The power of context
By Samantha Anderson
By now, I’m sure we’ve all heard the clip from Rishi Sunak’s interview on the 6th October - the one surrounding creative jobs. If you haven’t seen it, you can read a transcript of it here. As expected, the younger generations cried in outrage. Gen Z and Millennials took away one message from this interview – they needed a new job that wasn’t creative.
But it wasn’t just Gen Z and Millennials that were outraged - celebrities were weighing in too. Comments like ‘without music, where would the UK be?’ and ‘We’re the home of Shakespeare, what if he wasn’t allowed to create?’ were being shared across every social media possible. Singers, artists, authors and illustrators nationwide were speaking up and having their voices heard.
Shortly after, the government responded by creating a microsite that would suggest a new career for you based on your skills and experience. Yet, they were met with more anger.
Then next day, we all woke up to Fatima’s Fiasco. Within 24 hours, every social media channel was filled with the same digital ad featuring a ballerina and a message about her retraining into cyber.
It came from Cyber First, an organisation created in 2016 as a part of GCHQ to encourage younger generations into a career in cyber. They began as a programme of opportunities helping young people explore their passion for tech by introducing them to the world of cyber security. Now, they had branched out to offering bursaries and training for soon-to-be students entering cyber based degrees.
In 2019, they released a campaign encouraging people of all ages to retrain and to join cyber. Images of bakers and manual labourers, shop keepers and ballet dancers were shared with a message of their next job being in cyber, but they didn’t know it yet.
But, being backed by the government and having a tag line of ‘Rethink. Reskill. Reboot.’ did not work in their favour. The younger generations got creative and made their own versions, they even dissected the ad to show how creative industries made which aspect of it. The images went viral, and celebrities shared their opinions.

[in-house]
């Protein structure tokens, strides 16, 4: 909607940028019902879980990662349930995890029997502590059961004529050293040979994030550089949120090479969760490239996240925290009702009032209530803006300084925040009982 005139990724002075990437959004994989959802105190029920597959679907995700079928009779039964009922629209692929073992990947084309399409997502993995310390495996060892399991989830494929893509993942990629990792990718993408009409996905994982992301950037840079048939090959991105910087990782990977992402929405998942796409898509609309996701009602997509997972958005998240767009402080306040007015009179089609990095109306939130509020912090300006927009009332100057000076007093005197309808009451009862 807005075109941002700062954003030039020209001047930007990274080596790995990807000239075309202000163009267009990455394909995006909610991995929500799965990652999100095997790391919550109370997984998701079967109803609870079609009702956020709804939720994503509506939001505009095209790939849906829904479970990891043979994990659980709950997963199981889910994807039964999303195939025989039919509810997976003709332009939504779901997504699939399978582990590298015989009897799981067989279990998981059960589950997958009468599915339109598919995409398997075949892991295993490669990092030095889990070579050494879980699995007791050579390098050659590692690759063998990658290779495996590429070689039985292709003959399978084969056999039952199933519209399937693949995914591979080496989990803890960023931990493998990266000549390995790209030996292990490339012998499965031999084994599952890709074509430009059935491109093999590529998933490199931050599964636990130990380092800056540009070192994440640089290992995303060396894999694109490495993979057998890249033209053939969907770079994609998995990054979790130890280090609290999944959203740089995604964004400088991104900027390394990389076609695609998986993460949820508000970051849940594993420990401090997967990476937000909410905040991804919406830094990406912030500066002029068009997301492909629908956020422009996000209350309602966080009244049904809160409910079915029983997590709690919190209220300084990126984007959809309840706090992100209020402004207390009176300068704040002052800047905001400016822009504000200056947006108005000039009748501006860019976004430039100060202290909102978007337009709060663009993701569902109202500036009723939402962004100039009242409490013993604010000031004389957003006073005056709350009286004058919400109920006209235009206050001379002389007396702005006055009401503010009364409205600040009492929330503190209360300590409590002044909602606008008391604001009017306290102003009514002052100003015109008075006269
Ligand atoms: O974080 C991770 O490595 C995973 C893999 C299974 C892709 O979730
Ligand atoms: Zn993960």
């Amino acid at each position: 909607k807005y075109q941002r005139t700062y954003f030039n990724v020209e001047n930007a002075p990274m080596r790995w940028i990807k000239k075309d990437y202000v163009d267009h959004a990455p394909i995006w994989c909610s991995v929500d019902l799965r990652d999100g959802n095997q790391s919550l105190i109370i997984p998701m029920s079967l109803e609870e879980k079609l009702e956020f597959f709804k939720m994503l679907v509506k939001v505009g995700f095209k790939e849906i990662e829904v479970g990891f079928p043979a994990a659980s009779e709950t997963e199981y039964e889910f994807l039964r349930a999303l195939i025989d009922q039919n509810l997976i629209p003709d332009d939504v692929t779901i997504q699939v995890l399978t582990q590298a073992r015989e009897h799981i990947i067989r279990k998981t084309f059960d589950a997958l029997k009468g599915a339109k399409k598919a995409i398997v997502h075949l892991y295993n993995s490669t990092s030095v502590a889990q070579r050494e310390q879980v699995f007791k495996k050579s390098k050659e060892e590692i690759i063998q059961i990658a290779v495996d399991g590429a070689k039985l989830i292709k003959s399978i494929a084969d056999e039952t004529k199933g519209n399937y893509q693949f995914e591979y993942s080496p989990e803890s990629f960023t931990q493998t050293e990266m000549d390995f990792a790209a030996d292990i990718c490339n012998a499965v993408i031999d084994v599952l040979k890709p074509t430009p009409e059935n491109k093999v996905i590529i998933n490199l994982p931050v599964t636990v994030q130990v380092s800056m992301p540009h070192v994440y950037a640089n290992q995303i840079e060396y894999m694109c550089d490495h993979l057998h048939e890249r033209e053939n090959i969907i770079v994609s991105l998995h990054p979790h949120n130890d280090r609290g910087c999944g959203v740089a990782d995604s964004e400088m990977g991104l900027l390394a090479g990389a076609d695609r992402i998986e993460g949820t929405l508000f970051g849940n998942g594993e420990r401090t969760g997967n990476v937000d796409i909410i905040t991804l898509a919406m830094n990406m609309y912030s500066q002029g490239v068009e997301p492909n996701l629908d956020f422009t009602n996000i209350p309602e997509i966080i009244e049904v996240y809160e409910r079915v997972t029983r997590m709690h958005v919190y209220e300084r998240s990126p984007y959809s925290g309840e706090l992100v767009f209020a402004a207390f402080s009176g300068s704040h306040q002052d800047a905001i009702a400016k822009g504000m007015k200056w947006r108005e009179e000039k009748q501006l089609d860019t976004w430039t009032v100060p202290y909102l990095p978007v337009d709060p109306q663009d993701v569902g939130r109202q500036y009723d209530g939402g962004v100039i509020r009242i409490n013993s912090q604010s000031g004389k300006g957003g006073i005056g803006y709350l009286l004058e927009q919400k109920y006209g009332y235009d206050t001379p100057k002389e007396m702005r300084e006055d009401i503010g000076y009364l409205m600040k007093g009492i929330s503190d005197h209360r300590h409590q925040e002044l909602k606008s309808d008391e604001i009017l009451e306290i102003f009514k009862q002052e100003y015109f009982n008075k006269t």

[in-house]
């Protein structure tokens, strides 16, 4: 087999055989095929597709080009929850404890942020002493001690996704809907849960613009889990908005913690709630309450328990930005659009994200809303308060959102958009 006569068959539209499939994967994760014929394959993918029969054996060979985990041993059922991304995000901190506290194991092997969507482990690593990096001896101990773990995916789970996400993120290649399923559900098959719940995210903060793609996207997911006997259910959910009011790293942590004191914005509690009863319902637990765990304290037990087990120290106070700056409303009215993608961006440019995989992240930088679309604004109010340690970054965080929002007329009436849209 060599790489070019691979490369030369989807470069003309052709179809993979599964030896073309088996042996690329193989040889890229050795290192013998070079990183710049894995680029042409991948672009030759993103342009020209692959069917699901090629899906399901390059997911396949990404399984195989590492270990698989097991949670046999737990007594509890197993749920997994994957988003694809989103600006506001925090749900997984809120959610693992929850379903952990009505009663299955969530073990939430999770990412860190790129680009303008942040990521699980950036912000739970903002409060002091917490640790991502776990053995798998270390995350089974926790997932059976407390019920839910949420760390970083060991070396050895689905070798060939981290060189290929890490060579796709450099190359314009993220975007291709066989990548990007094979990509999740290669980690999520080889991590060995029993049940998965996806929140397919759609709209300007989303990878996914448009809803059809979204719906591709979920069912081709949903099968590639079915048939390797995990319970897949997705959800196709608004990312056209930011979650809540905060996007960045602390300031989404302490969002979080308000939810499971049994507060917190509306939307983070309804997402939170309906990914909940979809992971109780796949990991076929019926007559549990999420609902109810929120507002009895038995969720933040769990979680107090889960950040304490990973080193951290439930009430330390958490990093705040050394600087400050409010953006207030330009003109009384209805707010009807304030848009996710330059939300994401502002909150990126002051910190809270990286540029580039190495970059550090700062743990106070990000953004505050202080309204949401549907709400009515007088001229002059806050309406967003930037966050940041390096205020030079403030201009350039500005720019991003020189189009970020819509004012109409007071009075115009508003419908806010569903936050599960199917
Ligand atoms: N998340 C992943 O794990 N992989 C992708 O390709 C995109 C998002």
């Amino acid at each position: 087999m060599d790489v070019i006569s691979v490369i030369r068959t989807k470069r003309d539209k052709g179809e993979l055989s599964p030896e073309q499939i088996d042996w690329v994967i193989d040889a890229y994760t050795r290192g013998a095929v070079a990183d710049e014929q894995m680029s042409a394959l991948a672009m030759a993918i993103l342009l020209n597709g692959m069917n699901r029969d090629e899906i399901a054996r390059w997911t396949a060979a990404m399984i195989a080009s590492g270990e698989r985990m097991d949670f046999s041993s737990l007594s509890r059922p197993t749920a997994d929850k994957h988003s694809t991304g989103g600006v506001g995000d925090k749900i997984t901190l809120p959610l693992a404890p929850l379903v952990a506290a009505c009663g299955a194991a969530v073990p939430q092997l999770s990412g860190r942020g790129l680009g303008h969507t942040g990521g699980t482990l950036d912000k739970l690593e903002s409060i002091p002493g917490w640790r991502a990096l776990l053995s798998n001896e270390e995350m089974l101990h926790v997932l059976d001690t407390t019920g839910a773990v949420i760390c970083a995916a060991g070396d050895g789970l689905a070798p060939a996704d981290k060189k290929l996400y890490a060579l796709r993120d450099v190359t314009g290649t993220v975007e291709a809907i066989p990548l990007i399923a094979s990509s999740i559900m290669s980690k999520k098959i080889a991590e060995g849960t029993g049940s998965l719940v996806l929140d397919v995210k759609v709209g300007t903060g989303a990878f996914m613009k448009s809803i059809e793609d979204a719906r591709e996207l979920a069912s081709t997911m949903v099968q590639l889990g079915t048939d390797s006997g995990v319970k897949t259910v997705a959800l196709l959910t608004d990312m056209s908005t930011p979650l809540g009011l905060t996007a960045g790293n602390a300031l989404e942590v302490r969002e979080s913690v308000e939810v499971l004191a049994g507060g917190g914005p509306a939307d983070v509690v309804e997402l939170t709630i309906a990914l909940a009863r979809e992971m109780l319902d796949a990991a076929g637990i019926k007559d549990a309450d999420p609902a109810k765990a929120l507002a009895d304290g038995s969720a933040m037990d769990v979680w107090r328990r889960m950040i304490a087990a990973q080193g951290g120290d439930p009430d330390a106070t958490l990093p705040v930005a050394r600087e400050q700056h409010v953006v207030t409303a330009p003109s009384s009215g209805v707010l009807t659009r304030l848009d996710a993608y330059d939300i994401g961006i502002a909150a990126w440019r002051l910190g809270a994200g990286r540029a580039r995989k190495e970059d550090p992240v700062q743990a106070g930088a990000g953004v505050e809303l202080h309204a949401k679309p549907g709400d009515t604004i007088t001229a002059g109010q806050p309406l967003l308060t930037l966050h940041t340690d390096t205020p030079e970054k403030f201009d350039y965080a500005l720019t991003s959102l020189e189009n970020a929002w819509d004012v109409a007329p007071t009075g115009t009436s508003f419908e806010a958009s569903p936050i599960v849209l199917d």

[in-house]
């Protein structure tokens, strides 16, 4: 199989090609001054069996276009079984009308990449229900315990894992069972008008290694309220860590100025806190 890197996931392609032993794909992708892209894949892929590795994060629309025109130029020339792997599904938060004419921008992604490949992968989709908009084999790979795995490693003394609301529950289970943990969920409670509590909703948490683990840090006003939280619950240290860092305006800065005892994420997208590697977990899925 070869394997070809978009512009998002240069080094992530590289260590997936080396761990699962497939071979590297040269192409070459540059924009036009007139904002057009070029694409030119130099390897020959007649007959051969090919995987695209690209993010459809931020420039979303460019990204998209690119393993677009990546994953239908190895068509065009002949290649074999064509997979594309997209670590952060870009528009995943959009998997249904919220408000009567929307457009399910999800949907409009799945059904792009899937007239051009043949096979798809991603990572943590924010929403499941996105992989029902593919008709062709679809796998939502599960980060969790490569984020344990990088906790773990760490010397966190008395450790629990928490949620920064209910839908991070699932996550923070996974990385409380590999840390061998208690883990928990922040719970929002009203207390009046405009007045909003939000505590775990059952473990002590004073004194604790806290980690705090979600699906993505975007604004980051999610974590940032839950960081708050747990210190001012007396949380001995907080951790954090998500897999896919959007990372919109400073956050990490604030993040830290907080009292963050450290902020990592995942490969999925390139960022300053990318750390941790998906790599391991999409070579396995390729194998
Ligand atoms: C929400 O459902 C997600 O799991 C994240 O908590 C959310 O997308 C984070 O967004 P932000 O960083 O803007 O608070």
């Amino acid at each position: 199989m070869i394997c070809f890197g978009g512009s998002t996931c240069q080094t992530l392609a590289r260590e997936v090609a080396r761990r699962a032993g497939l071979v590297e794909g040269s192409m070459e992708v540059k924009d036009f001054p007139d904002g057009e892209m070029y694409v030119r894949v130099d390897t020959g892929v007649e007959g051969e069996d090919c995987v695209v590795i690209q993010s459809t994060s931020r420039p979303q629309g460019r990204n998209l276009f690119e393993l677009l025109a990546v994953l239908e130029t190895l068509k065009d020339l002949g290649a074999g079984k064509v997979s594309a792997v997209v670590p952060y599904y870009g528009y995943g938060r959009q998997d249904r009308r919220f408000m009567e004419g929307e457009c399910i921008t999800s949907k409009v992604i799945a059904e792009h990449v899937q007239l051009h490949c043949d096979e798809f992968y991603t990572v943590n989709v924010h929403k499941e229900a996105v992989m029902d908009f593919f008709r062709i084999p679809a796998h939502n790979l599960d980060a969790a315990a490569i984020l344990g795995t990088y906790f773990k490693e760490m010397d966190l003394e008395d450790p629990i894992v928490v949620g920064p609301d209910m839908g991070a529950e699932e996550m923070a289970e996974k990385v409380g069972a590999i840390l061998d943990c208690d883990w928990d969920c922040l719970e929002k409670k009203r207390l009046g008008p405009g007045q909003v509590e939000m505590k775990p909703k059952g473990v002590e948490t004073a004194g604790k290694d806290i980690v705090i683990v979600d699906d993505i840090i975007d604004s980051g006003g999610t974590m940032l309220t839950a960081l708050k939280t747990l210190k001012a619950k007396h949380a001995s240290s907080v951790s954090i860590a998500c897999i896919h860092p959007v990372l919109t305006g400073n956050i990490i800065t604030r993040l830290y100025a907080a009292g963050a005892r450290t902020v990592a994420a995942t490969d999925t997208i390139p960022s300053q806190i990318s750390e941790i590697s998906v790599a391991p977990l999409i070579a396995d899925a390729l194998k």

As a copywriter, it was fascinating to watch. I saw friends and family, old classmates and even celebrities sharing the ad and their opinions. And they all agreed - it was terrible and an insult.
Having recently worked on a tech-focused episode of our FactHack series, where we delve deep into some of the top industries, I’d already been exposed to the lack of diversity in cyber. I knew that only 19% of the UK tech workforce were female, and only 15% were PoC. So, when I looked at Fatima’s ad, and the whole campaign itself, I saw a solution. Granted, it was released a year ago, so they were unable to predict what would happen, but their message was clear: a cyber career is accessible and achievable to all.
And yet, once the context had changed - moving from a safe economy and stable job to this pandemic world we live in – the message was flipped on its head. All of a sudden it appeared to be saying to people that ballet, and many other creative industries, weren’t stable and people should quit. Neither Cyber First, nor their agency, could have predicted that a year on we’d be in the midst of a pandemic, and three quarters of a million people would have lost their jobs. Nobody could have.
It was interesting to watch a message that was most likely written with care and precision a year ago bring read and interpreted in a whole new way. A playful tagline was now being unfairly given a sinister tone.
One of the biggest factors for this was that people were sharing without researching. I saw countless celebrities on my Instagram sharing the images, but not reading into the context. One share from a famous person meant thousands of people were now exposed and agreeing with that opinion.
We’re all guilty of being influenced by celebrities and the people around us – it’s natural to listen to other people’s opinions. There’s a reason influencers are called influencers. Jackie Grisdale, our Youth Marketing Specialist, recently shared a series of blogs discussing the different influencers we have in our lives, and how best to talk to them.
If there’s one thing I’m taking away from this, it’s that context has a lot of power in how people receive what we create. That, and now I know who Cyber First are.